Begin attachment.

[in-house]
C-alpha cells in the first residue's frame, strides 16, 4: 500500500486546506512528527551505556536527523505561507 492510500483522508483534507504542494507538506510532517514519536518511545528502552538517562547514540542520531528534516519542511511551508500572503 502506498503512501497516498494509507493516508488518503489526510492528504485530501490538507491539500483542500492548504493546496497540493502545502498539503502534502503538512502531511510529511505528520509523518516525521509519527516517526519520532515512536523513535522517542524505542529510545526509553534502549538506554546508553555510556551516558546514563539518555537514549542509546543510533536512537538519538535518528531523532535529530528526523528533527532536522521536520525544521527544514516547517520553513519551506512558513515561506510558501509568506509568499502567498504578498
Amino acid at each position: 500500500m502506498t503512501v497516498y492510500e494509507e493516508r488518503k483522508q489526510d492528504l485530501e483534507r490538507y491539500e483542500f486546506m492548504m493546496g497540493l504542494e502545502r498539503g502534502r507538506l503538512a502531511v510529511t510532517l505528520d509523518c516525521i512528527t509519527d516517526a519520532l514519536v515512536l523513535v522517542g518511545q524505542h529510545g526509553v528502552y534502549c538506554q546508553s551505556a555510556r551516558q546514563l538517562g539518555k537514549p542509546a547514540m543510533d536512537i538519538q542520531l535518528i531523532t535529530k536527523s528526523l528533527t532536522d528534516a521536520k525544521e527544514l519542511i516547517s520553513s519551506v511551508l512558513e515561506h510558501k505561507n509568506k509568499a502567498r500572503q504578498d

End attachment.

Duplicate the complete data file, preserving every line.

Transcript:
[in-house]
C-alpha cells in the first residue's frame, strides 16, 4: 500500500486546506512528527551505556536527523505561507 492510500483522508483534507504542494507538506510532517514519536518511545528502552538517562547514540542520531528534516519542511511551508500572503 502506498503512501497516498494509507493516508488518503489526510492528504485530501490538507491539500483542500492548504493546496497540493502545502498539503502534502503538512502531511510529511505528520509523518516525521509519527516517526519520532515512536523513535522517542524505542529510545526509553534502549538506554546508553555510556551516558546514563539518555537514549542509546543510533536512537538519538535518528531523532535529530528526523528533527532536522521536520525544521527544514516547517520553513519551506512558513515561506510558501509568506509568499502567498504578498
Amino acid at each position: 500500500m502506498t503512501v497516498y492510500e494509507e493516508r488518503k483522508q489526510d492528504l485530501e483534507r490538507y491539500e483542500f486546506m492548504m493546496g497540493l504542494e502545502r498539503g502534502r507538506l503538512a502531511v510529511t510532517l505528520d509523518c516525521i512528527t509519527d516517526a519520532l514519536v515512536l523513535v522517542g518511545q524505542h529510545g526509553v528502552y534502549c538506554q546508553s551505556a555510556r551516558q546514563l538517562g539518555k537514549p542509546a547514540m543510533d536512537i538519538q542520531l535518528i531523532t535529530k536527523s528526523l528533527t532536522d528534516a521536520k525544521e527544514l519542511i516547517s520553513s519551506v511551508l512558513e515561506h510558501k505561507n509568506k509568499a502567498r500572503q504578498d